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  • Bibliography
  • Related Resources

Board of Commissioners. Minnesota in the Civil and Indian Wars, 1861–1865. 2 vols. St. Paul: Pioneer Press Company, 1891.
http://archive.org/details/minnesotacivil01minnrich

Dyer, Frederick H. A Compendium of the War of the Rebellion. Des Moines, IA: Dyer Publishing Company, 1908.
http://archive.org/details/08697590.3359.emory.edu

United States War Department. The War of the Rebellion: A Compilation of the Official Records of the Union and Confederate Armies. 70 vols. in 128 parts. Washington, D.C.: Government Printing Office, 1880–1901. Reprint: Harrisburg: National Historical Society, 1971.
http://archive.org/details/warrebellionaco17offigoog

P1948
William H. Van Kleeck Diaries, August 14, 1864–July 15, 1865
Manuscript Collection, Minnesota Historical Society, St. Paul
Description: Two diaries kept by the commissary sergeant of the Eleventh Minnesota Infantry.
The diaries discuss Van Kleeck's experiences at Fort Snelling, his duties in securing and distributing the regiment's rations, Confederate guerrilla activity, the Battle of Nashville, the weather, recreational activities, illnesses, Lee's surrender, and the regiment's return and discharge at Fort Snelling.

Related Images

Color image of Eleventh Minnesota national battle flag.
Color image of Eleventh Minnesota national battle flag.
Black and white Carte-de-visite of Loren Webb, Captain, Eleventh Minnesota Infantry Regiment, Company D. c.1861-1865.
Black and white Carte-de-visite of Loren Webb, Captain, Eleventh Minnesota Infantry Regiment, Company D. c.1861-1865.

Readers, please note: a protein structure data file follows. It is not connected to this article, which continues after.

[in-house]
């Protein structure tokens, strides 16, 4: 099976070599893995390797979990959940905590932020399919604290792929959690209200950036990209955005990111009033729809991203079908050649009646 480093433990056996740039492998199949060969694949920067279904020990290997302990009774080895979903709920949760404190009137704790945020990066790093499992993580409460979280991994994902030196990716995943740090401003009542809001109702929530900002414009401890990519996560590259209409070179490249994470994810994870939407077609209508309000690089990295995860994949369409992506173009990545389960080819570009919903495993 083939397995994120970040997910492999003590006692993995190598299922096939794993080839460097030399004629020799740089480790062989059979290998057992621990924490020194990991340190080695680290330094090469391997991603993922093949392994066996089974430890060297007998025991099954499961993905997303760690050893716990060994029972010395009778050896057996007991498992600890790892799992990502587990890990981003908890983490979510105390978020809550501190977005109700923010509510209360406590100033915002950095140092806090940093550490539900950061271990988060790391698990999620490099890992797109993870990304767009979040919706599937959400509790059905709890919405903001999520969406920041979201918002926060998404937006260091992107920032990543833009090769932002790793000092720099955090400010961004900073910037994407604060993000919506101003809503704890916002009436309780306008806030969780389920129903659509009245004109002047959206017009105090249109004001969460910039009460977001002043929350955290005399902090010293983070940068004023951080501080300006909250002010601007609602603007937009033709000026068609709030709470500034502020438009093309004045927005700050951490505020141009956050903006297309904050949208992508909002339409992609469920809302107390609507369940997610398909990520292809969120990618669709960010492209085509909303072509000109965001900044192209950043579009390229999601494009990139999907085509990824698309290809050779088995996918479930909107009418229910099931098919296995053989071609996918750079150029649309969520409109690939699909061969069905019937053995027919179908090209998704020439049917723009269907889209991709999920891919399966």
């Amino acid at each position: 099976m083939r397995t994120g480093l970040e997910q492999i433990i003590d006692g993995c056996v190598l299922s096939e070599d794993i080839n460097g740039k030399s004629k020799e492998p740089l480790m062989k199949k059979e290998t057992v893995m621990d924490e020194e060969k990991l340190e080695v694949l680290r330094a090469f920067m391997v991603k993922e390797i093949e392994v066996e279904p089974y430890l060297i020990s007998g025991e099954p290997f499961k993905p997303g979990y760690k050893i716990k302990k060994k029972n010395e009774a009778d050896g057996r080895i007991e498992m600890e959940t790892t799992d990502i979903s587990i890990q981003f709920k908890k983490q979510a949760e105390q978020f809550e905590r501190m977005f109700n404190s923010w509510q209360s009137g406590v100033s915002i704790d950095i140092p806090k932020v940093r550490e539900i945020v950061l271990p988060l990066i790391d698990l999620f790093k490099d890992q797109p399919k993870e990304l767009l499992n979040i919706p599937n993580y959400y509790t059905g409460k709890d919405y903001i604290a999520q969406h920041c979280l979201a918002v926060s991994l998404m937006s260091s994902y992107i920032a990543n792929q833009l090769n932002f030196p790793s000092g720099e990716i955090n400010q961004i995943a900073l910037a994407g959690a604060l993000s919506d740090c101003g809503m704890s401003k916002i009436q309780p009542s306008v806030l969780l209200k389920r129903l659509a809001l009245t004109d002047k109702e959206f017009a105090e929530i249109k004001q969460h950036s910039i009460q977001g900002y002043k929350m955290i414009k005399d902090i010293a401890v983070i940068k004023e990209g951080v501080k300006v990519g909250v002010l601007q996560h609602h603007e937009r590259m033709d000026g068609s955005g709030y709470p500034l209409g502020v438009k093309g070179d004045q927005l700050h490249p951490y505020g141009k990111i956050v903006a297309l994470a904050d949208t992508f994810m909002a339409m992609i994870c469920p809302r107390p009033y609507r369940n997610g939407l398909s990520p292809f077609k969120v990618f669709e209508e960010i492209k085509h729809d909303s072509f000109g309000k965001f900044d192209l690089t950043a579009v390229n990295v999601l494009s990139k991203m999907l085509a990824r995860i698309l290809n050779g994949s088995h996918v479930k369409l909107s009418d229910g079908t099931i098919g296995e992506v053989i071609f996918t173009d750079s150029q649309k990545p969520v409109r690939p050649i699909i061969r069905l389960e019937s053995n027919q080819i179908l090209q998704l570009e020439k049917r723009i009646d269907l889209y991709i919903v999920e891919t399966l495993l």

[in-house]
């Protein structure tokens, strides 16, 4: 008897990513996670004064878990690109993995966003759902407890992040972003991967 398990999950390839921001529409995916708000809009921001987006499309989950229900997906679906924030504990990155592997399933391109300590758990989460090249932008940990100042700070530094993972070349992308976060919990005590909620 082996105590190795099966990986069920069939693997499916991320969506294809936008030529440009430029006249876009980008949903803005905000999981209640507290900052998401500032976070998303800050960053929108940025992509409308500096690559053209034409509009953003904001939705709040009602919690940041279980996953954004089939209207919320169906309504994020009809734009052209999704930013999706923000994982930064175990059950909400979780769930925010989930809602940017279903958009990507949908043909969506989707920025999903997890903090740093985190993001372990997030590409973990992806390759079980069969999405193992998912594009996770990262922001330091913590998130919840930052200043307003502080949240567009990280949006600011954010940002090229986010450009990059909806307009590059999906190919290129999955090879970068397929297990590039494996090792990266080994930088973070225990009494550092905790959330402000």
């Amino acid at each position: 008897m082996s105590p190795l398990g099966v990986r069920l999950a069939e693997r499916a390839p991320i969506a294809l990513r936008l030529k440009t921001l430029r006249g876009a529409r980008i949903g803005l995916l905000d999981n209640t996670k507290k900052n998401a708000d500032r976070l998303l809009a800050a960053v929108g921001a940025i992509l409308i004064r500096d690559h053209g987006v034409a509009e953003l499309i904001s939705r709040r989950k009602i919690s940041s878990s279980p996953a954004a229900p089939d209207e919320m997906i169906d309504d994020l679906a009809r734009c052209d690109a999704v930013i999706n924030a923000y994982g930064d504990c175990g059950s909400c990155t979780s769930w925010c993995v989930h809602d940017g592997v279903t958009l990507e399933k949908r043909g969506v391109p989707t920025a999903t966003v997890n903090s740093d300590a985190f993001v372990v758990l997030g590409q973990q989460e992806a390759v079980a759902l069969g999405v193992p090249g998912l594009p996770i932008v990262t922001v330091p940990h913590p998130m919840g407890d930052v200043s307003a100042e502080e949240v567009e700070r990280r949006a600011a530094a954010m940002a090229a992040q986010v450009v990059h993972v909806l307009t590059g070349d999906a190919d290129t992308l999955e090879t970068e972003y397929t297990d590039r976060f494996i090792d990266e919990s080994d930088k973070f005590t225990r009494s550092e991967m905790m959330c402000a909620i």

Black and white Carte-de-visite of Archibald Calquhoun, Private, Eleventh Minnesota Infantry Regiment, Company D., taken in 1864 or 1865.
Black and white Carte-de-visite of Archibald Calquhoun, Private, Eleventh Minnesota Infantry Regiment, Company D., taken in 1864 or 1865.
Image of hand-painted drum composed of a walnut-stained wood shell and black hoops with rope tuning cords.
Image of hand-painted drum composed of a walnut-stained wood shell and black hoops with rope tuning cords.
A "soldier's housewife" sewing kit made from a strip of leather with a twill-like finish and lined with silk.
A "soldier's housewife" sewing kit made from a strip of leather with a twill-like finish and lined with silk.

Turning Point

In the fall 1864, the Eleventh Minnesota Infantry guards a vital section of the Louisville and Nashville Railroad, allowing troops and supplies to safely and quickly reach the Union Army of the Cumberland in time for the battles of Franklin and Nashville.

Chronology

August-September, 1864

The Eleventh Minnesota Infantry is organized at Fort Snelling.

September 20, 1864

The Eleventh departs St. Paul and heads south.

October 1864-June 1865

The regiment guards the Louisville and Nashville Railroad.

June 26-July 5, 1865

The Eleventh returns to Minnesota.

July 11, 1865

The Eleventh Minnesota Infantry is mustered out of service.